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Allison Dube (R) and Kari Roberts (L) are two of many sessional instructors hoping an upcoming collective agreement will help their bleak situation at the U of C.
the Gauntlet

Sessional instructors get shafted

Fame, fortune, job security reserved for lucky few

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Allison Dube is an instructor in the department of Political Science. After listening to him for less than ten minutes, it is immediately apparent that while he loves his work, he is horribly frustrated. Allison Dube, along with about 500 other University of Calgary faculty members, is a sessional instructor.

"I love this institution but I feel, without question, that they are taking advantage of the love I have for doing what I do," said Dube.

Anton Colijn, president of the Faculty Association, supports Dube's point.

"It is very difficult for sessional instructors to eke out a living," said Colijn. "Sessional instructors are underpaid and overworked, as well as underappreciated. Many sessionals are perfectly qualified to have tenure, but other circumstances tend to give them second-class job status."

A week ago, the Canadian Association of University Teachers put on Fair Employment Week to raise awareness of the issues facing sessional instructors. In addition to being underpaid, sessionals find it hard to receive benefits and they have very little job security.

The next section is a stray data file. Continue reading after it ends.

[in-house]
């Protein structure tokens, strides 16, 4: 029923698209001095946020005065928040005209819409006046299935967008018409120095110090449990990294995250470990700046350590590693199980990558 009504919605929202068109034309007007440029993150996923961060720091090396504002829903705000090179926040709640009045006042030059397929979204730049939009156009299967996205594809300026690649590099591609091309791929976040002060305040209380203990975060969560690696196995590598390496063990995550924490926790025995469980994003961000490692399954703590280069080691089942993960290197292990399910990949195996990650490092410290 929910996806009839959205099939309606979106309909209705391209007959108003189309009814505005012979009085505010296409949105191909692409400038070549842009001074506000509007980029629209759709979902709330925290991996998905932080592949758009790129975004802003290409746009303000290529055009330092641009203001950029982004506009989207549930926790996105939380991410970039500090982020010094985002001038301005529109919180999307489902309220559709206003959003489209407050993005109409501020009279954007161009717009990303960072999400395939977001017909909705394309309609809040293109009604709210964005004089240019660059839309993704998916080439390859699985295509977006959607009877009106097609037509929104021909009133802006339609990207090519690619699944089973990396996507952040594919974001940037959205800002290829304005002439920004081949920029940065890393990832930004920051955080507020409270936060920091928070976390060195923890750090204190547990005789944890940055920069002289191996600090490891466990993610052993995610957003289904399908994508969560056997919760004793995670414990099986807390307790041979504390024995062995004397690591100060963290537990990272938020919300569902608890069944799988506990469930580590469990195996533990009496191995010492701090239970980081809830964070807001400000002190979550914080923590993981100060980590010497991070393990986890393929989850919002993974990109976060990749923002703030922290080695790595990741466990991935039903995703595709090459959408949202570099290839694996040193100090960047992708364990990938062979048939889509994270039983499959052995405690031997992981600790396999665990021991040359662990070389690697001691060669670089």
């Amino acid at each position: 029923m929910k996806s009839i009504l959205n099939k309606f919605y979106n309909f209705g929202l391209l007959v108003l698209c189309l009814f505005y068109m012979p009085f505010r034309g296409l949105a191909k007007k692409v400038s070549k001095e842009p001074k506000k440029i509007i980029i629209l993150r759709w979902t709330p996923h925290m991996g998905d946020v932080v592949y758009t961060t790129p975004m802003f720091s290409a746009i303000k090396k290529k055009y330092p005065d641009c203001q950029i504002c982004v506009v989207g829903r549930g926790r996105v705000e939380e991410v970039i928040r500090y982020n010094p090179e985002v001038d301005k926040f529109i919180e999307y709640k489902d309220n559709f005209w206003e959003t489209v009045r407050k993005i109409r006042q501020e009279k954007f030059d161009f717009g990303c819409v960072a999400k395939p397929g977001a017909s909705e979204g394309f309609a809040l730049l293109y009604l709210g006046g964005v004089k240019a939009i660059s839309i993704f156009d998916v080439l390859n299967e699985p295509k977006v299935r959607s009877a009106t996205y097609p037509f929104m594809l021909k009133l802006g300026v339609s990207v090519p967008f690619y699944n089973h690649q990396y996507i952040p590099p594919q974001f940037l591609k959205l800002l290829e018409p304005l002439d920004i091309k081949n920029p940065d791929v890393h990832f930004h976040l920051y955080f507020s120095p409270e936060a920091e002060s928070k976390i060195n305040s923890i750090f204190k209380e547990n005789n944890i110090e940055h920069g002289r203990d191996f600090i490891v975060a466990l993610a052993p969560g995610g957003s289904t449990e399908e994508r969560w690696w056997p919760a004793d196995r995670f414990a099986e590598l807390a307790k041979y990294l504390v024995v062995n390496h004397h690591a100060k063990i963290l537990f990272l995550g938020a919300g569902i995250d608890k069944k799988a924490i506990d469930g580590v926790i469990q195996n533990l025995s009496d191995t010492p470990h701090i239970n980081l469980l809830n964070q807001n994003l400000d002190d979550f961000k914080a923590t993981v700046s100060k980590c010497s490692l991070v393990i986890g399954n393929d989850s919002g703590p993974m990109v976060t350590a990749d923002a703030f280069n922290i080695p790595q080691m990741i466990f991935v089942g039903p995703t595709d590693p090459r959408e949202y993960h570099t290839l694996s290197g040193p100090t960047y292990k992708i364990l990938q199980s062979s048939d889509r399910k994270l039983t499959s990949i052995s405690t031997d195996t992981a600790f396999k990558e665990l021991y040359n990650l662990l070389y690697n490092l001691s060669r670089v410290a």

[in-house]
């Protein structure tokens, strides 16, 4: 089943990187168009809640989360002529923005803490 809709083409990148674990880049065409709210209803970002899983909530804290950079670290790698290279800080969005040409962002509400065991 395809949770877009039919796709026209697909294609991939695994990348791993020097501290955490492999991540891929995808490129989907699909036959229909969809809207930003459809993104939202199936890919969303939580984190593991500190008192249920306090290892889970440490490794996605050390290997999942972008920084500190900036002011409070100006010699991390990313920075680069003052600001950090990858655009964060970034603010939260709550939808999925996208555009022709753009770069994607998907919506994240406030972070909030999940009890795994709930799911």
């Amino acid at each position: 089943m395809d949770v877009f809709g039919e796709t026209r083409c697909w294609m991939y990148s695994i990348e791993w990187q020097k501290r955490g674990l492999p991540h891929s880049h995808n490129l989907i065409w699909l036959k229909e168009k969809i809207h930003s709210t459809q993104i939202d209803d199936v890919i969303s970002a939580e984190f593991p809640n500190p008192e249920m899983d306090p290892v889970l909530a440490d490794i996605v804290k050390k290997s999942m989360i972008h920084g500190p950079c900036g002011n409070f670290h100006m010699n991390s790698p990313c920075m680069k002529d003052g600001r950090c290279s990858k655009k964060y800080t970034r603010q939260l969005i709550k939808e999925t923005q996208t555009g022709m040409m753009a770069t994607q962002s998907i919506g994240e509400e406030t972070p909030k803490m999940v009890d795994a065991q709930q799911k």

Colijn says that raising awareness is important right now, as sessionals are in the middle of a collective agreement that cannot be renegotiated for over two years.

"Awareness is significant right now because some tenured faculty members may not be aware of how serious the situation actually is," he said. "Making them aware of the reality could help the sessionals' cause when it comes time to renegotiate their agreement in a couple of years."

But, while Colijn sees increased awareness as important, Dube wonders if the Faculty Association is really doing enough.

"The Faculty Association negotiates on our behalf, but when you look at my situation can you really say that anyone is representing me?" asked Dube. "Personally, and without meaning to be nasty, I can't really say 'yes', but they still extract union dues from me."

Just what does Dube mean by "my situation"? With a mortgage, the cost of healthcare and the cost of utilities, he could not afford to teach at the U of C if it weren't for a modest outside income.

Telling the story of his first contract with U of C, Dube explains that he earned about $25,000 for one year's work--or five half-courses. Thirteen years later, in 2002-2003, his earnings have actually gone down, even though he is teaching the same number of courses with about four times more students.

Additionally, to qualify for benefits, Dube and other sessional instructors must be considered full-time, meaning that they teach six courses. Dube questions this stipulation.